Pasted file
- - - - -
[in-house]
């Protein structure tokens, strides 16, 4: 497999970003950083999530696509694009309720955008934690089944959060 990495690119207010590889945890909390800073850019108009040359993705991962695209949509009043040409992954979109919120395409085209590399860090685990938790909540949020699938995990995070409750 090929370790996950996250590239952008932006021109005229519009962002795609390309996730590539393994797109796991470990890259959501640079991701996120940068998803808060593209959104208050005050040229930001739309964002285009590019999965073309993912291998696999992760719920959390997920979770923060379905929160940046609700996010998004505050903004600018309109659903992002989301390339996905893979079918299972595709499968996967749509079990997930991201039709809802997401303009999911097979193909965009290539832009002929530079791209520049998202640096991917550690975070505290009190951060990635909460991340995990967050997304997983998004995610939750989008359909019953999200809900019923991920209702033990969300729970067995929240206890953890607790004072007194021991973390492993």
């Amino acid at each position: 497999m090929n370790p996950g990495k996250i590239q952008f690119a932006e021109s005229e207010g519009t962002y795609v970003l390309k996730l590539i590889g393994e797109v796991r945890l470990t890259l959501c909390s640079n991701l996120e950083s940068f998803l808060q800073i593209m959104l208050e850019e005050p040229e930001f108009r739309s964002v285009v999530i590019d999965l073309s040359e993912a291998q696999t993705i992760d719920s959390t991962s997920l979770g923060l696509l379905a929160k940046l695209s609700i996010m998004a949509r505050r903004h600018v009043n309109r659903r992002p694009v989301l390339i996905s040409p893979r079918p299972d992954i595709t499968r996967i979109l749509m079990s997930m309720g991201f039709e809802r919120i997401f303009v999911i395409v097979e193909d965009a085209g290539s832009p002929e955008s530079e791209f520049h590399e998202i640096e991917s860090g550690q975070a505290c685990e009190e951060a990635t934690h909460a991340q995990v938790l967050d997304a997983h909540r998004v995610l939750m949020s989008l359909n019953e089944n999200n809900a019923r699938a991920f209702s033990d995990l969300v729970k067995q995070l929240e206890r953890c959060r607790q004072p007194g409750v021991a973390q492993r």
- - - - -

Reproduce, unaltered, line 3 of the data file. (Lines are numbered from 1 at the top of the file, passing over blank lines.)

């Amino acid at each position: 497999m090929n370790p996950g990495k996250i590239q952008f690119a932006e021109s005229e207010g519009t962002y795609v970003l390309k996730l590539i590889g393994e797109v796991r945890l470990t890259l959501c909390s640079n991701l996120e950083s940068f998803l808060q800073i593209m959104l208050e850019e005050p040229e930001f108009r739309s964002v285009v999530i590019d999965l073309s040359e993912a291998q696999t993705i992760d719920s959390t991962s997920l979770g923060l696509l379905a929160k940046l695209s609700i996010m998004a949509r505050r903004h600018v009043n309109r659903r992002p694009v989301l390339i996905s040409p893979r079918p299972d992954i595709t499968r996967i979109l749509m079990s997930m309720g991201f039709e809802r919120i997401f303009v999911i395409v097979e193909d965009a085209g290539s832009p002929e955008s530079e791209f520049h590399e998202i640096e991917s860090g550690q975070a505290c685990e009190e951060a990635t934690h909460a991340q995990v938790l967050d997304a997983h909540r998004v995610l939750m949020s989008l359909n019953e089944n999200n809900a019923r699938a991920f209702s033990d995990l969300v729970k067995q995070l929240e206890r953890c959060r607790q004072p007194g409750v021991a973390q492993r």